I was stringing some fence near Como, Colorado, a couple decades ago when, way back in the forest, I tripped. I started looking for what I had tripped over and, when I had cleared away the brush, found the outline of a small cabin.
Emphasis on small.
Back in it’s day, it must have only been about eight foot by eight foot in size. When I found it, all that was left was an outline, two logs high. It was located about equidistant from the (still existing) town of Como and the (long gone and mostly forgotten) town of Hamilton. Both were mining towns, and both sported some pretty impressive populations and accomplishments during their day.
So it made me wonder: who had built that cabin? Was it someone who worked in one town or the other, but liked a little bit of privacy? Could it have just been a tool shed and, if so, had there been another, larger building nearby that I never found?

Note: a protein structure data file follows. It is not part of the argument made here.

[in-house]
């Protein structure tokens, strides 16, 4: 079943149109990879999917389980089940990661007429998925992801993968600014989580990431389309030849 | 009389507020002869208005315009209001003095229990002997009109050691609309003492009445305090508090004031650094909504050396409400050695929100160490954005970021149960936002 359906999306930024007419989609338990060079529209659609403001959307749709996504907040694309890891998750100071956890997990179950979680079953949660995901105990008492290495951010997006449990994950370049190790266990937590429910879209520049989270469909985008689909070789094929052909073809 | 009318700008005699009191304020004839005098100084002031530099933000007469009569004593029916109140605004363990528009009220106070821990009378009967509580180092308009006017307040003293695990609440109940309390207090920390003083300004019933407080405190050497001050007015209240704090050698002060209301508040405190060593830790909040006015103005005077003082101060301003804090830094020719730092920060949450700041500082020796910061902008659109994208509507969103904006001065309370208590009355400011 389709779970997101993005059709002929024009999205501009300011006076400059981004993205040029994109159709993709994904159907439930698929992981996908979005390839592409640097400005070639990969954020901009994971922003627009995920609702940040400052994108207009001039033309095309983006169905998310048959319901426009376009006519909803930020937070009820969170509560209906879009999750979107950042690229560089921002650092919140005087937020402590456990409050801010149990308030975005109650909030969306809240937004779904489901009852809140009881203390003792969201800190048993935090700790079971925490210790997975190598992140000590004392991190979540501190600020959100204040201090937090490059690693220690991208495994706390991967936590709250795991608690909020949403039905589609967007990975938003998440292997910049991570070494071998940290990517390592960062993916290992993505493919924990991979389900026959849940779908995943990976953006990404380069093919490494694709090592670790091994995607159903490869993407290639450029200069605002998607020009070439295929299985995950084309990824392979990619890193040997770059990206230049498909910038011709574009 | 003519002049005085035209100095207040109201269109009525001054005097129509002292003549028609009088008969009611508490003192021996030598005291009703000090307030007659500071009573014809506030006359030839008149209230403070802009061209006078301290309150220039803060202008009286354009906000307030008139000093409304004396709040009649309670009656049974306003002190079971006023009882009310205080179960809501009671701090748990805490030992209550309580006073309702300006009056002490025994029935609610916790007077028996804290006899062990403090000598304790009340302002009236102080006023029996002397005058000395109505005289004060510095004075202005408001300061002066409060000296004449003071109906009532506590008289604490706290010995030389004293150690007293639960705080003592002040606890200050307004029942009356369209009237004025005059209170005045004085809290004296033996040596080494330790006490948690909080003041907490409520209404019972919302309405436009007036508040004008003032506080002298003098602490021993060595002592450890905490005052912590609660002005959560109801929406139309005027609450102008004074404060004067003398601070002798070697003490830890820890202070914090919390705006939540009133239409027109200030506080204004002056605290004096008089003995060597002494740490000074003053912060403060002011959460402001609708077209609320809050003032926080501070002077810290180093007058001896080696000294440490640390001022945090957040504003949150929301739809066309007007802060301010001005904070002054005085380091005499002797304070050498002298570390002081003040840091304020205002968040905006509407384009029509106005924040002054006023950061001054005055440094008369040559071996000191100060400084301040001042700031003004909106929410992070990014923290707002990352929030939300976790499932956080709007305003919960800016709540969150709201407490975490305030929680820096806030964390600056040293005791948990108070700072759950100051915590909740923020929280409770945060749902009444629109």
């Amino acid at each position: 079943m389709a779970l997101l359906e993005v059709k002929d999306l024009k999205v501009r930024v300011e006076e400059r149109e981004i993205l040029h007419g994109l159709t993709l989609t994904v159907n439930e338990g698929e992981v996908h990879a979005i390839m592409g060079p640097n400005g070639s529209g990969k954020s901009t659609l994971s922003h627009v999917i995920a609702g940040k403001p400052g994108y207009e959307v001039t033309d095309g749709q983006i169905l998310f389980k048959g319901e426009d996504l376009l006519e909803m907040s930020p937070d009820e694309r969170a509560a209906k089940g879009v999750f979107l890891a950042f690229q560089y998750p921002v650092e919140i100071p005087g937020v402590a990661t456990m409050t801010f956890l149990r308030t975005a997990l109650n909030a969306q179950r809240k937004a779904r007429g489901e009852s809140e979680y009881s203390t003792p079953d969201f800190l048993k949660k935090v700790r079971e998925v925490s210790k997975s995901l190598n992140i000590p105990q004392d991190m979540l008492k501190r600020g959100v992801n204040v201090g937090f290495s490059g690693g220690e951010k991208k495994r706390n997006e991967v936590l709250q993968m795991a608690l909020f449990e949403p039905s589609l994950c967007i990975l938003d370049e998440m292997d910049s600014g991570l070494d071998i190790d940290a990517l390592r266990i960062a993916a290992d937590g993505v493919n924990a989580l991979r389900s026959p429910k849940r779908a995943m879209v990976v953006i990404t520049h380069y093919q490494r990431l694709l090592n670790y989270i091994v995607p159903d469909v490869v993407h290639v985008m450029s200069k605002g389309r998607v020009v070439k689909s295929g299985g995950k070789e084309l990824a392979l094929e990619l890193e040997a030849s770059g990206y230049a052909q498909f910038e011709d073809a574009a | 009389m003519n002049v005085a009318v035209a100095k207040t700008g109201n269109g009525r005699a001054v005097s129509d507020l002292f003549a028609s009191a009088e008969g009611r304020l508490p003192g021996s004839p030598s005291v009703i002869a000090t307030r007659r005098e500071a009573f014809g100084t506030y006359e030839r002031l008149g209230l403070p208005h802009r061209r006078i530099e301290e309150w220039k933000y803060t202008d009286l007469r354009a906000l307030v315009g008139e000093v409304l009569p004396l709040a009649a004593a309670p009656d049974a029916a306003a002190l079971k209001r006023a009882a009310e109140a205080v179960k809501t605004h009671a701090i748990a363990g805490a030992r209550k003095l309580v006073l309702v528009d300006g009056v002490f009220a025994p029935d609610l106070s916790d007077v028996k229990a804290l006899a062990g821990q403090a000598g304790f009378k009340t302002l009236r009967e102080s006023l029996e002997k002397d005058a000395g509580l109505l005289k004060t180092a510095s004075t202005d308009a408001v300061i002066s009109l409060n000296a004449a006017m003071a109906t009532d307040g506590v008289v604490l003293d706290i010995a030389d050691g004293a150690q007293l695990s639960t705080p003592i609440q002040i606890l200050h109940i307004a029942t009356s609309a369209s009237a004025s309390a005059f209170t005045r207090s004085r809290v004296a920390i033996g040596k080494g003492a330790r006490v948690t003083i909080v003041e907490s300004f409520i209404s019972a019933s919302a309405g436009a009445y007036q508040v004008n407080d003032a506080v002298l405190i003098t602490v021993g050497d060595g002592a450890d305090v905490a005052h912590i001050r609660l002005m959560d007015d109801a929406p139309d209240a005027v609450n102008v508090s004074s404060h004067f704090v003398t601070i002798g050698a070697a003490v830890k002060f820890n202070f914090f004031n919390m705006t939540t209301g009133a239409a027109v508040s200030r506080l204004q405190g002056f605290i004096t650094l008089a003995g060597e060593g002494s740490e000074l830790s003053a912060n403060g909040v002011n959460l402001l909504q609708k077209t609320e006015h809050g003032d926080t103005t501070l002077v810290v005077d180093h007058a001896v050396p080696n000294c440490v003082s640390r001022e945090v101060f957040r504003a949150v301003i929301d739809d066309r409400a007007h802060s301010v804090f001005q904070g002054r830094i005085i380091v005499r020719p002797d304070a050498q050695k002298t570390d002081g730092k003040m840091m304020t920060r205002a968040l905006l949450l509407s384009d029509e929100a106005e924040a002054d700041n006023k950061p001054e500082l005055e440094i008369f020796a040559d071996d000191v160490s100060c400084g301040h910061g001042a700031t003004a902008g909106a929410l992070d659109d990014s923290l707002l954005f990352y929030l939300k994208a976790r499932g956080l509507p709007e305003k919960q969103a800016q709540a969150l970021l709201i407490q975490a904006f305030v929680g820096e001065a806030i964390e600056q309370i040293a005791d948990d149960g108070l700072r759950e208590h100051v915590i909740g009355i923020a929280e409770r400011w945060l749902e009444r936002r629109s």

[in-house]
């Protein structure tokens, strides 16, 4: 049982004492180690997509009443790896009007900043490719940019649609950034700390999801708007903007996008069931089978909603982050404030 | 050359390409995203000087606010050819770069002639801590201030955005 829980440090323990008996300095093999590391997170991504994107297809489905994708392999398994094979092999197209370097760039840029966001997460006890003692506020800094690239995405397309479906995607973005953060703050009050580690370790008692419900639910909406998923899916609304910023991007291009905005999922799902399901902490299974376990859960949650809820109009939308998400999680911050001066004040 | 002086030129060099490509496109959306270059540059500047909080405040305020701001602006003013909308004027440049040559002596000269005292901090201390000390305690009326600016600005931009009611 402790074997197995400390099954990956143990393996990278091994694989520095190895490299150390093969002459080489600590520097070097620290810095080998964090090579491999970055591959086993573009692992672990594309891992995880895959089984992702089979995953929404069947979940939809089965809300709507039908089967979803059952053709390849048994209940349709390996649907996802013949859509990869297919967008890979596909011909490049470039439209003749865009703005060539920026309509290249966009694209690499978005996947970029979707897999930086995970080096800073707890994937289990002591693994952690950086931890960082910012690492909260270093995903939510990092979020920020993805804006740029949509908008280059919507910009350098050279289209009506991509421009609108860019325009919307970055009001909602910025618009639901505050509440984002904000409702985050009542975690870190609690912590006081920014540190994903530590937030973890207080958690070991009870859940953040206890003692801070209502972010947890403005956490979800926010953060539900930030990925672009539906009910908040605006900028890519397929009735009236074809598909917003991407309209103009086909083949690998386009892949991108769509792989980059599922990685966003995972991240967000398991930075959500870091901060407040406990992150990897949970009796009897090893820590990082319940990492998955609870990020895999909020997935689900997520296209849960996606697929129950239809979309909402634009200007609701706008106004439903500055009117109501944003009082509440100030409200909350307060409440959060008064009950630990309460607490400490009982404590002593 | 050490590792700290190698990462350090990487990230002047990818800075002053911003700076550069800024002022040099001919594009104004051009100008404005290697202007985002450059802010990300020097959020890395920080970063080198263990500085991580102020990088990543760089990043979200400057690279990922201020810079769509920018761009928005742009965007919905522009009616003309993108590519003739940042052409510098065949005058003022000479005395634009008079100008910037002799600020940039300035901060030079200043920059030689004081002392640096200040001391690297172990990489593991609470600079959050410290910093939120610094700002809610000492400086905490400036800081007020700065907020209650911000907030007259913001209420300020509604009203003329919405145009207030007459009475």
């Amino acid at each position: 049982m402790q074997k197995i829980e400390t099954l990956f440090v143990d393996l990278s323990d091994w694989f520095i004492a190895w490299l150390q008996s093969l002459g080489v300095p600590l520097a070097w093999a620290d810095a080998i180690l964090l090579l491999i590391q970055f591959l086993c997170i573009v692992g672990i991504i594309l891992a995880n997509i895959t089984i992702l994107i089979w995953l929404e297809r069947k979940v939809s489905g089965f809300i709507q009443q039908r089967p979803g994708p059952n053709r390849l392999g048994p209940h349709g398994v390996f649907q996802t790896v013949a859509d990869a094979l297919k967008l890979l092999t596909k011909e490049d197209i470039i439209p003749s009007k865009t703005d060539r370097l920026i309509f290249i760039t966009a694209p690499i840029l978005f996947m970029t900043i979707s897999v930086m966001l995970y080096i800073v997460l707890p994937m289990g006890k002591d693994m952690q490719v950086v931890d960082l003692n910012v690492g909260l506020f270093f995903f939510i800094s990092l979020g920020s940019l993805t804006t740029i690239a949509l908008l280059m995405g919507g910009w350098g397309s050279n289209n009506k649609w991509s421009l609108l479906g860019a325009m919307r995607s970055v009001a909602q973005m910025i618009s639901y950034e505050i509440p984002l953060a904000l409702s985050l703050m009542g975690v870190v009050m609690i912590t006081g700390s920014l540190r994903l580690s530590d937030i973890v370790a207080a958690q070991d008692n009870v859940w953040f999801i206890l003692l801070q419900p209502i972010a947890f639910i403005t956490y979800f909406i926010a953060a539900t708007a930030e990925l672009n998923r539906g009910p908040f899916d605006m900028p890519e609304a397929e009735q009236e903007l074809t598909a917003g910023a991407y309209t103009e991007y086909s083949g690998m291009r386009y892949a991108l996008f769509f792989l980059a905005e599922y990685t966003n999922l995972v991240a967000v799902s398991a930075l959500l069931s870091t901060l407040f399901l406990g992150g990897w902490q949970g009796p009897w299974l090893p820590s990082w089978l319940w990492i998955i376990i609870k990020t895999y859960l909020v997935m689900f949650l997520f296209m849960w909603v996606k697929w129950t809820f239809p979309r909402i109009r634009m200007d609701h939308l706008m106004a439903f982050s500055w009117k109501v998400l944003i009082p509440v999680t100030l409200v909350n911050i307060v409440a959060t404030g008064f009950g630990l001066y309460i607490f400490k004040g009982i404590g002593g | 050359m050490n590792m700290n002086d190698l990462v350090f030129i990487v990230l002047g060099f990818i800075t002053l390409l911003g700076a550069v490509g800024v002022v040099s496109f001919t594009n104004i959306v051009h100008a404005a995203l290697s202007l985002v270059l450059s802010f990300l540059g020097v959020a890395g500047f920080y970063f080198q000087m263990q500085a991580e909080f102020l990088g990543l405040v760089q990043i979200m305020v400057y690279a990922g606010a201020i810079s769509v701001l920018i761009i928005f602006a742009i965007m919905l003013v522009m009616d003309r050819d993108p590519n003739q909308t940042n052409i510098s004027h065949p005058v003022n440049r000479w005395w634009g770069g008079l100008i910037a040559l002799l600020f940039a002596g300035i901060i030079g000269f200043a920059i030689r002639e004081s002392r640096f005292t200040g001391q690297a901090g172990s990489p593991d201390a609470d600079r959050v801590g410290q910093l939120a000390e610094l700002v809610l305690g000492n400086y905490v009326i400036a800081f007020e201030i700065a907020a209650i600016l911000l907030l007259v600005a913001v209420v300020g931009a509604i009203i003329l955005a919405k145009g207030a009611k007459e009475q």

Usually, when I see an old house–big or small–I wonder about who might have once lived there. I picture the owners moving in proudly, excited about the life they were building and the dreams they had. That little cabin, though, I always had it in my mind that it was just built by some miner. Someone who was just trying to make his living before heading to another strike. Maybe he only occupied it one winter, or maybe not even that long. Maybe he just threw it up long enough to last out another month or two before heading to better climes for the winter.
I’ve thought a lot about that cabin, and who might have been there, and it played no small part in inspiring my novel “Overstreet”.